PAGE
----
Rebirth Attempt 1 (Agnosticism)

by xeno6696 @, Sonoran Desert, Saturday, December 17, 2022, 22:16 (490 days ago) @ xeno6696

In the interest of at least offering the Buddhist take on rebirth, what follows is what I've been able to piece together.

Before I get terribly far, I think its best to begin with the two modes of thought in ancient India that predominated at the time of the Buddha.

Before I do this however, I'm waiting for the last book in my Nikaya collection to arrive. The very first Sutta in the entire Pali canon is a teaching the Buddha gave that was refuting Eternalism and Nihilist Materialism.

My 2c before I dig into the primary sutta designed to tackle these subjects is that the Buddha will contradict the eternalist view (the self or soul is eternal) by demonstrating that there is no aspect of our identity that isn't transient. Rebirth was already an automatic given in Indian discourse--Hence why in the Gotami Sutta the Buddha didn't offer the teaching on rebirth because part of the scope of THAT story was that she came to the Buddha distraught and mad. She came from a rich family and there's no way Brahmins didn't already know about rebirth.

If you were a deer in a prior life, and then a rich lady, and then a poor male beggar as a part of your story, there is nothing eternal about your "self" or your identity, because every incarnation is different. I think that to refute the nihilist materialists he would point to some of the same evidences of Rebirth that Ajahn Brahm gave in that other podcast I shared. (his teachings don't elevate to 'proof' in my view, but I think that's between him and I.) At any rate, Veridical NDEs certainly existed and would have been taken for granted as evidence of rebirth or at least a "detachable mind."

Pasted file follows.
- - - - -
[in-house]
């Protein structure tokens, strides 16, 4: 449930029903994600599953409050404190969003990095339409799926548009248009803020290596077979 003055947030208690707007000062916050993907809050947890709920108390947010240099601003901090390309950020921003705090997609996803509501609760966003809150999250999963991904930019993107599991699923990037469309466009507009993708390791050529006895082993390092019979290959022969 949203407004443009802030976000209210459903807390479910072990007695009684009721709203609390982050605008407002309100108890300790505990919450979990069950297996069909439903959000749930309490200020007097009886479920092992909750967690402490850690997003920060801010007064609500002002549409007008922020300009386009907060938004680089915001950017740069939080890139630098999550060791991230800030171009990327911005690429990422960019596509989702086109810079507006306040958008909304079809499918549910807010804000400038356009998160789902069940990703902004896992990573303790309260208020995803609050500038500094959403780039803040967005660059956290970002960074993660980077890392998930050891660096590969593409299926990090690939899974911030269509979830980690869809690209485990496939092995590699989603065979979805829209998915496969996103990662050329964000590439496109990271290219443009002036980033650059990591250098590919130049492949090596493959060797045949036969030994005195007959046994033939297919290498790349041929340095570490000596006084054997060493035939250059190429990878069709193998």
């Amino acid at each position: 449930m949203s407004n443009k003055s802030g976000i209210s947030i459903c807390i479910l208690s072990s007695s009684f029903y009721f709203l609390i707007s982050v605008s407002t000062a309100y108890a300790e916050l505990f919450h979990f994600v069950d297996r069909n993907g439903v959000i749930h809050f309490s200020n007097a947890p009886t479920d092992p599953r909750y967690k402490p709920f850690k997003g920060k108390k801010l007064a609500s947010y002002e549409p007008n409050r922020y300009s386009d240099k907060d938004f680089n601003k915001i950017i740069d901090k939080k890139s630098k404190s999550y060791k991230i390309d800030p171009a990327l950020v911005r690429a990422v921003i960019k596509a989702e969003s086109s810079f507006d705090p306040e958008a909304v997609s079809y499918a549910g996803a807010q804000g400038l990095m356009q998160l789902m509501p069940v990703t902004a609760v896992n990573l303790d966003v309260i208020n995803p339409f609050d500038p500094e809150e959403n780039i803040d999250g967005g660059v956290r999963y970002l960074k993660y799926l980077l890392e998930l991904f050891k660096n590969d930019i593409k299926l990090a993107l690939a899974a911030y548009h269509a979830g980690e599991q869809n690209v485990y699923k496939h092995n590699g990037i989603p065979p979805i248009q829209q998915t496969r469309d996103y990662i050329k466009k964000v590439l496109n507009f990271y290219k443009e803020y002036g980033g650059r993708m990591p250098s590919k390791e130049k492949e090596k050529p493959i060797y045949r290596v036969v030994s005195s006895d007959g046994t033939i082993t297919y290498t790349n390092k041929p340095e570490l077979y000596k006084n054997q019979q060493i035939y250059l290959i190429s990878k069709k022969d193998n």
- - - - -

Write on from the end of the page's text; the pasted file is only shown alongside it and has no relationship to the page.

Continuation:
There is something I would call a "store" consciousness that sometimes gets interpreted as "stream" consciousness, but it is not a *mind*. For a mind to exist, there has to be a body, and its important to note that Hinduism didn't develop an idea of a God without a body. (They could project their minds places, sure, but all Hindu Gods had bodies.) So the Judeo-Christian idea of the ineffable or inscrutable doesn't make much sense to Hindu/Buddhist peoples. And in fact, all of the Hindu people I've met are inquisitive about how a "nothing" could be a "something." The Buddha would point out that Gods had lifetimes and could die. Therefore, they were not eternal either.

So upon death, the unenlightened seed consciousness is driven forward to a new body either on this plane of existence, or in one of the hell or heavenly realms based on the levels of purification conducted in that life. Standard Hindu Cosmology would posit that the whole mind transfers, Buddhism says "nope," just the 'store consciousness.' The desire to be reborn is enough to cause the store consciousness to enter a new being. The store consciousness holds only the memories of past lives. This allows the Buddha to explain how those who reach very high meditative states can "recall past lives."

That's my attempt, pre-teacher evaluation.

--
\"Why is it, Master, that ascetics fight with ascetics?\"

\"It is, brahmin, because of attachment to views, adherence to views, fixation on views, addiction to views, obsession with views, holding firmly to views that ascetics fight with ascetics.\"


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